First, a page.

Think about your end-of-year evaluations at work. It’s so frustrating to be told you need to improve leadership, or that you don’t run meetings effectively. It’s so much more useful to be told that your meetings are ineffective because people don’t understand action items. It is even better if your boss coaches you on how to make improvements and asks if you have any other ideas. A simple suggestion, like following up meetings with minutes, might be the edge you need to make the change.
Abbie’s Tip: Let’s say your au pair isn’t pulling her fair share of the housework lately. Instead of saying, “please pick up more,” give a specific example and what success should look like. “Please help me keep the house clean during the day. I’ll leave you a clean sink and playroom in the morning. I’d like you to have a clean sink and playroom when I get home from work. The kids can even help you put dirty dishes in the dishwasher if you help remind them. Or maybe when I get home and check in with the kids about their day, you can finish cleaning up from snack? And when I text that I’m on my way home, have the kids sing the pick-up song and straighten up for dinner. What do you think?”
Finally, we all can improve in some way. To avoid the feeling of criticism, you can ask your au pair how the new schedule will run. “Once school starts, what are some things I can do to help you be successful? Is there anything I’ve forgotten that you’ll need to make the new schedule work?”
Consider using a Start Stop Continue Retrospective
Another idea is to do a Start/Stop/Continue review . This exercise aims to retrospectively look at the work that just finished and find ways to improve.
Start by sitting down with you, your spouse, and your au pair to jot down ideas on sticky notes. It can be something general or it can be something for a specific person. Then post your sticky notes on the wall or whiteboard in one of the three categories:
1) Ideas to start to make things work better in the future
2) Things that didn’t work and need to stop
3) Great things that need to continue.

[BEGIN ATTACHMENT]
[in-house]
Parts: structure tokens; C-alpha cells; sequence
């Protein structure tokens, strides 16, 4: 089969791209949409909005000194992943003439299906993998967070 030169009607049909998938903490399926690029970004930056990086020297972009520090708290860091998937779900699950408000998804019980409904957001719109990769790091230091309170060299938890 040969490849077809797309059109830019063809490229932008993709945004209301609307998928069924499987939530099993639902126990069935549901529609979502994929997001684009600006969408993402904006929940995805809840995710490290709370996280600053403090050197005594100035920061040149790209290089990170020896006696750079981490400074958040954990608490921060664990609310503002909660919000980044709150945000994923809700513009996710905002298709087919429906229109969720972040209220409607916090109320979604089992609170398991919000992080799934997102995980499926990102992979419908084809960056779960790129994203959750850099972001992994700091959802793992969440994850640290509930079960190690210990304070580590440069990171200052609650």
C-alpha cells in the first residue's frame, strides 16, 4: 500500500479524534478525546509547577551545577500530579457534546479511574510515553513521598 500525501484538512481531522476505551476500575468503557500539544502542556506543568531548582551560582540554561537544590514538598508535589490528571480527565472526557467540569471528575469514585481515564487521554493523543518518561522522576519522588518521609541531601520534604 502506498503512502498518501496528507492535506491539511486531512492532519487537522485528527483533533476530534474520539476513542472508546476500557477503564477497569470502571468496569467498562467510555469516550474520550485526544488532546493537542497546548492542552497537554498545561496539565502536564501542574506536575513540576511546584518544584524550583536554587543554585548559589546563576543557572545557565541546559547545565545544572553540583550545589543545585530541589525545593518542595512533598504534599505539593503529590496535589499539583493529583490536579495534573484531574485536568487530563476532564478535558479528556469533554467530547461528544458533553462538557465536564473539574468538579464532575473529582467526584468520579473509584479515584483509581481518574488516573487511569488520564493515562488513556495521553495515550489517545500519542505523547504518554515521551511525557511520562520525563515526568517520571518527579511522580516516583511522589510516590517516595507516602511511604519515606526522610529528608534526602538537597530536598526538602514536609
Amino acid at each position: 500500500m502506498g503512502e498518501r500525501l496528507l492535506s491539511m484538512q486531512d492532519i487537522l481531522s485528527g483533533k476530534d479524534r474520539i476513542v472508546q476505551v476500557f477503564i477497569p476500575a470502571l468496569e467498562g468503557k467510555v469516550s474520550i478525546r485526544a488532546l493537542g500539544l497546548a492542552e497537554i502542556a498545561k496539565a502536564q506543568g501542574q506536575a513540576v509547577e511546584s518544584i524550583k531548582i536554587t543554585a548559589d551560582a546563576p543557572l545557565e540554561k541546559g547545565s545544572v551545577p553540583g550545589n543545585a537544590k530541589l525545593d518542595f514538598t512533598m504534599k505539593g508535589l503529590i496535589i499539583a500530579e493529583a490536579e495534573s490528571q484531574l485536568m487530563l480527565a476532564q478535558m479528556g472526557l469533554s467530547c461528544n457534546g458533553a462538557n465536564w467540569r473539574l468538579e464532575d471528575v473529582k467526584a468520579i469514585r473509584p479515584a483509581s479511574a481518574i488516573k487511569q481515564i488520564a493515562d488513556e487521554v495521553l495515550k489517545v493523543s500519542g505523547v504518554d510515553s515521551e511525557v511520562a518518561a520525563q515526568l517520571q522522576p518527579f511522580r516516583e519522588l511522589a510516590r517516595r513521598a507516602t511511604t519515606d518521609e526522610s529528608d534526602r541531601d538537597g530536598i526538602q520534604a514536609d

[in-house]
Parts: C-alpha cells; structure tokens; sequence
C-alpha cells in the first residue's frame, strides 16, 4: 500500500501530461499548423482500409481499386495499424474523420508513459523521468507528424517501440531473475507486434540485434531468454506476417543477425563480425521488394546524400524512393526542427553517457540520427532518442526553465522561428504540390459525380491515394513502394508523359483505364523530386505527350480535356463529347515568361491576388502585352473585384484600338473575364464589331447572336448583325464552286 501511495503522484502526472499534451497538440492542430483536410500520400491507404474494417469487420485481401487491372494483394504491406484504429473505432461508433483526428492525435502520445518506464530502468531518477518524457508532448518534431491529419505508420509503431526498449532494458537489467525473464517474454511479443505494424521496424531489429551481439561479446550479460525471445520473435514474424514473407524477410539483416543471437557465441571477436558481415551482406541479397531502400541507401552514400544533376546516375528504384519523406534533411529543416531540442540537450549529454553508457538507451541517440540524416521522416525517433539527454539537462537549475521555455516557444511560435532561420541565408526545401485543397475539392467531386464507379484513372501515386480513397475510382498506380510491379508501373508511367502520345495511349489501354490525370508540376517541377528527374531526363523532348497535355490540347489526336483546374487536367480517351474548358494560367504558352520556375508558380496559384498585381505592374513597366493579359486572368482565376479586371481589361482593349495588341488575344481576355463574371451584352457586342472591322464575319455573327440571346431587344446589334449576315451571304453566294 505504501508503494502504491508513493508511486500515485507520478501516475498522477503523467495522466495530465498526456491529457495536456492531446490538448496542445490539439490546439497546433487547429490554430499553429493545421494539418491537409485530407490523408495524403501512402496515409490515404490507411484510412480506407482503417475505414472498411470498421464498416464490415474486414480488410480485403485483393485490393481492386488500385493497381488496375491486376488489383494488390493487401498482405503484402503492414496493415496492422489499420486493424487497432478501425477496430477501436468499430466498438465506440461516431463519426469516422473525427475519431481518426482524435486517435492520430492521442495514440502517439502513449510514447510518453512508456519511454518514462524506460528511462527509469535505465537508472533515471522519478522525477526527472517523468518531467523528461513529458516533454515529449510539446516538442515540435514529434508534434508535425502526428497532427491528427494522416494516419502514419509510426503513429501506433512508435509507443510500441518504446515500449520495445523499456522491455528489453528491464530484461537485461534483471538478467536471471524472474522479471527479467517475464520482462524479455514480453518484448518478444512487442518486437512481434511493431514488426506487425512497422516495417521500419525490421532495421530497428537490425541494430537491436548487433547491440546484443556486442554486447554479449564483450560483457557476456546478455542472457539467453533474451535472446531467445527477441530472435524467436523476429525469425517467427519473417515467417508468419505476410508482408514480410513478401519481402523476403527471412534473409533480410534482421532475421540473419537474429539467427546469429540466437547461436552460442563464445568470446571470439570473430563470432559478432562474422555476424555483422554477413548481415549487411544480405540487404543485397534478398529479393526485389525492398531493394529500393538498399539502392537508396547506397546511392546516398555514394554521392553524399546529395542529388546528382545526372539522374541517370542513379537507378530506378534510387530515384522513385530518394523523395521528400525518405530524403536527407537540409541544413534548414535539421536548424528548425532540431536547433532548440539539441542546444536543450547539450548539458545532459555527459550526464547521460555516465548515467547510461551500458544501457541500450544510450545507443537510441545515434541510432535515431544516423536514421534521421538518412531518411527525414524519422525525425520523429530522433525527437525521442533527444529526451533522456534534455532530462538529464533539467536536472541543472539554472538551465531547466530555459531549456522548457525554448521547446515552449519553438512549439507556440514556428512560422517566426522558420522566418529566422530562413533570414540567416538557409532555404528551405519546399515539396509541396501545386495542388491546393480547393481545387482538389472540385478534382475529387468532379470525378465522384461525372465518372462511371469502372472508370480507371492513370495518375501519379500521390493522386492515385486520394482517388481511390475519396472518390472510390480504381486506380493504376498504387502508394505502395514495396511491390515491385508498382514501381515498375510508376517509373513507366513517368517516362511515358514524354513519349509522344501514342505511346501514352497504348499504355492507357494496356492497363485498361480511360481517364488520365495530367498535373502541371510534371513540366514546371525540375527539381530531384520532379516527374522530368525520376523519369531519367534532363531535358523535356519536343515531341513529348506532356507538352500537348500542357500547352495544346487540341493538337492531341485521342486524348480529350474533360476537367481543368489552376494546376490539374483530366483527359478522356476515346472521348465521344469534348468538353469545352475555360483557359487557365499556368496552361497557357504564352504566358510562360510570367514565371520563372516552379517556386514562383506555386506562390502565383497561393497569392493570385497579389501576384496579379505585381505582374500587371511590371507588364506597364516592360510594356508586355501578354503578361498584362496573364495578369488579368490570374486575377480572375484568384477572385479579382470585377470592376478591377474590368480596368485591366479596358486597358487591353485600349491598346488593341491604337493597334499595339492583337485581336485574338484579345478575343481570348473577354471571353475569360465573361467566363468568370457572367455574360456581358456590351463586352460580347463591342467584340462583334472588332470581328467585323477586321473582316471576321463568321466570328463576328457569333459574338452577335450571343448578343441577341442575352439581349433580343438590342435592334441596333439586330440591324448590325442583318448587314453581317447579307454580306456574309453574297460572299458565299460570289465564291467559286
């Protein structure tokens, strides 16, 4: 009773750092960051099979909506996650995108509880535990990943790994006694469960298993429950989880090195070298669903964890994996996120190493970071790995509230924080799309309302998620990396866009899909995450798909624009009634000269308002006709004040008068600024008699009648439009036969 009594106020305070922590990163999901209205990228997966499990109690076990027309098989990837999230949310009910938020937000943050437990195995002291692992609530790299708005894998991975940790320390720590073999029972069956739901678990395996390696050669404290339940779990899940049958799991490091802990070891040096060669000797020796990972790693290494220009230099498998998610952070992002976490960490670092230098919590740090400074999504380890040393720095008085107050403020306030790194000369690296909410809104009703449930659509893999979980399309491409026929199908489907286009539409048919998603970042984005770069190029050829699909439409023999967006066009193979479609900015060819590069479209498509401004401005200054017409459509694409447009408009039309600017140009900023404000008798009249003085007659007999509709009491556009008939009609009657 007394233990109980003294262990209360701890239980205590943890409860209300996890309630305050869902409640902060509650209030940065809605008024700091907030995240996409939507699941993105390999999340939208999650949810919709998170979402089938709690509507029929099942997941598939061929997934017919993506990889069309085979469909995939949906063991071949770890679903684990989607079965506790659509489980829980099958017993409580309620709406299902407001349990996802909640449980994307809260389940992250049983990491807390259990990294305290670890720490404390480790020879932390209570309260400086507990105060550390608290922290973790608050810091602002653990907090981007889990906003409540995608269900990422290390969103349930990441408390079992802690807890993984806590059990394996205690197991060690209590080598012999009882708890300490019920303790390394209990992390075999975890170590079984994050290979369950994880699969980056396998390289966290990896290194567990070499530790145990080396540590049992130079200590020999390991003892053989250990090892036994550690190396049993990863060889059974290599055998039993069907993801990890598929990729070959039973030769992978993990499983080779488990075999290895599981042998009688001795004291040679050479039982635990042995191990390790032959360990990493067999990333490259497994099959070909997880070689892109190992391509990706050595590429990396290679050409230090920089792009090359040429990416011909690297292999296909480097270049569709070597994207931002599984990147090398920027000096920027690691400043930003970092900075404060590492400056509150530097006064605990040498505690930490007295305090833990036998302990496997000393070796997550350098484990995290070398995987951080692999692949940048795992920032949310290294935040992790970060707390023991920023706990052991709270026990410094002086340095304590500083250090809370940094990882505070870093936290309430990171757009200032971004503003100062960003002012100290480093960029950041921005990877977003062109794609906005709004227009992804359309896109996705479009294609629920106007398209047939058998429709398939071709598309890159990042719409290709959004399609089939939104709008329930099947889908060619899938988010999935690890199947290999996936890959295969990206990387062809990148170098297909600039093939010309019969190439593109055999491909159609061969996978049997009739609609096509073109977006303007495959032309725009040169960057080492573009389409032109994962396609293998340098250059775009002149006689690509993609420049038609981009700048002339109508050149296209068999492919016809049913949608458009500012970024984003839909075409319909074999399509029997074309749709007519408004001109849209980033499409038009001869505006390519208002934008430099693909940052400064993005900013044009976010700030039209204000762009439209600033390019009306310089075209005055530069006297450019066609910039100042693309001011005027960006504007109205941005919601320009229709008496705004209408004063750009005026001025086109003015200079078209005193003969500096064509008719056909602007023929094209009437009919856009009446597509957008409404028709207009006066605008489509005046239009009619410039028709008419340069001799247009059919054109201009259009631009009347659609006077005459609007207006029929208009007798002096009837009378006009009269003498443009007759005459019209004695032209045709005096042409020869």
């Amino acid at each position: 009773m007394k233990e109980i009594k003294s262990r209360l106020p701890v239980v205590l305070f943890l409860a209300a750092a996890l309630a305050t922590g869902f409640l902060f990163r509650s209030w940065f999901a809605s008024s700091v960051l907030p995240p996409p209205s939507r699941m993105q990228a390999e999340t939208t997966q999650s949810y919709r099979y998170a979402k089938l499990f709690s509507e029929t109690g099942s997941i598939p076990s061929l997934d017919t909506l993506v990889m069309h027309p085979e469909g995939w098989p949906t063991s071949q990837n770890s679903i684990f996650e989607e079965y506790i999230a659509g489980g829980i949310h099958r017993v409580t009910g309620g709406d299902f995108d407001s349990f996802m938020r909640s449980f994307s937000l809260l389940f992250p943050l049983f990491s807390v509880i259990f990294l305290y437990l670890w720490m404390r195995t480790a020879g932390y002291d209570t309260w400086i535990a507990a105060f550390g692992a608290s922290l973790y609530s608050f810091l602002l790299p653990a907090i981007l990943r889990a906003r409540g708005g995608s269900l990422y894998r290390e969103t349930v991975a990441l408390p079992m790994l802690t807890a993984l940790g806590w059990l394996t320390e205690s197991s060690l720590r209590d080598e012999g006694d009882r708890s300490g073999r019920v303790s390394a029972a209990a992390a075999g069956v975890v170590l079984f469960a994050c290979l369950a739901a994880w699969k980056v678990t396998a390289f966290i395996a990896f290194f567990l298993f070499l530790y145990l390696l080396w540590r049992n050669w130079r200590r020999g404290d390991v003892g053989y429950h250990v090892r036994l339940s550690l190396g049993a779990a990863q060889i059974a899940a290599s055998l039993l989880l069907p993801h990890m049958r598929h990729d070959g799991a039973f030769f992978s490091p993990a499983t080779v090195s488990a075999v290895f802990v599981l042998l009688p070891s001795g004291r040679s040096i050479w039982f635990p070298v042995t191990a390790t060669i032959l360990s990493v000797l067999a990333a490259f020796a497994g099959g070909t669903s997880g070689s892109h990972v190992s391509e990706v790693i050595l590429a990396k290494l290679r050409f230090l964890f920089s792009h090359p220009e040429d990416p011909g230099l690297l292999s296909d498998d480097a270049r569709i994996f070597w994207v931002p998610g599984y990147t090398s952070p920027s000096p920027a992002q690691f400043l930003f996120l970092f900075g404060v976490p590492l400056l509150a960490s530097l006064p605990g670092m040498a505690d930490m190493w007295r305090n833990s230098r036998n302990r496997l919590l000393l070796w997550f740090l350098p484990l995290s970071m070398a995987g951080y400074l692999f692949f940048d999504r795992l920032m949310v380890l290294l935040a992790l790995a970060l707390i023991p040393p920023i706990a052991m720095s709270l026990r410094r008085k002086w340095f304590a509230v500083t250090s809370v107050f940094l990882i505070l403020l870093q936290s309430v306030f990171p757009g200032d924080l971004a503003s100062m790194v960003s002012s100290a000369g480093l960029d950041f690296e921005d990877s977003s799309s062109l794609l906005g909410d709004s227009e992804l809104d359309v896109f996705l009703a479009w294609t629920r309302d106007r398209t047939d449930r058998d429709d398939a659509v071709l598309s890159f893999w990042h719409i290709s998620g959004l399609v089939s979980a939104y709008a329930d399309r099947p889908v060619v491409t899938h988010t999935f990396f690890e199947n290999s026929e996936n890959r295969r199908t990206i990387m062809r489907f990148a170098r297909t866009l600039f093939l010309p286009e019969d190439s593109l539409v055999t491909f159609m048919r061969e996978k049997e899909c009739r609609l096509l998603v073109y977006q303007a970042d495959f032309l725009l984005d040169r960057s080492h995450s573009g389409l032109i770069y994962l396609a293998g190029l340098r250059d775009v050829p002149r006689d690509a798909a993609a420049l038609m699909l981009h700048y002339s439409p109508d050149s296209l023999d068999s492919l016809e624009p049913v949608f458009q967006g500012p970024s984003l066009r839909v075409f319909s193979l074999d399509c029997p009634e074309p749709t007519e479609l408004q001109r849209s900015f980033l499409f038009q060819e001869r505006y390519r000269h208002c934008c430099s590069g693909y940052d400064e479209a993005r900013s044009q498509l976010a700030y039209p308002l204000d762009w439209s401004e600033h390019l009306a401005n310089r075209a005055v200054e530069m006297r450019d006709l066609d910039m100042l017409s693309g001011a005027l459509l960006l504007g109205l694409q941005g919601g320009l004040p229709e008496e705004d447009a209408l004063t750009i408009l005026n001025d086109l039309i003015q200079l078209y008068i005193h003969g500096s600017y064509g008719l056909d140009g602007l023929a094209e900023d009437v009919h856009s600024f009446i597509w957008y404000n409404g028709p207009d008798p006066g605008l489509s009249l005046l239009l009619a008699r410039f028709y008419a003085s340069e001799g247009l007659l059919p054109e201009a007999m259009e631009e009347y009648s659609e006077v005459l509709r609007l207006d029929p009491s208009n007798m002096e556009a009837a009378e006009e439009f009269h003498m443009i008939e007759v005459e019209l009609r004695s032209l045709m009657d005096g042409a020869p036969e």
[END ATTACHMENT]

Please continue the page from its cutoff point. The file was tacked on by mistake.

Unlike a direct conversation, the retrospective is a less confrontational way to give feedback. This is especially true if you balance the notes you write down about yourself with what you write about your spouse as well as your au pair.
Maddie’s Tip: Be careful not to turn your Start/Stop/Continue exercise into a case of 2 against 1. Encourage everyone to write posts for each person in the exercise, including themselves. We all have things we need to work on.
3. Include Your Au Pair in back to school activities
What can your au pair do to help get ready for school? Can she/he help take your child(ren) to the store to get school supplies? Or can you give her/him a budgeted amount to take the kids shopping for new clothes?
Abbie’s Tip: Maybe your au pair can make those cute Pinterest back to school boards that you never seem to have time to do?
This can also be a great opportunity for cultural exchange. What time of year does your au pair start school? What are some of her memories of starting school? What are some of your memories of starting school?
Maddie’s Tip: The more bonding you can do over little things, the tighter your connection becomes. This makes everything easier.
What else do you do to get ready for school?
Every family has their own rhythm, and we’d love to hear yours. What does your family do to get ready for back to school? Share your tips below in the comments.
Have a question? Join our group of host parents in the My Au Pair and Me Facebook Community. We would love to hear from you!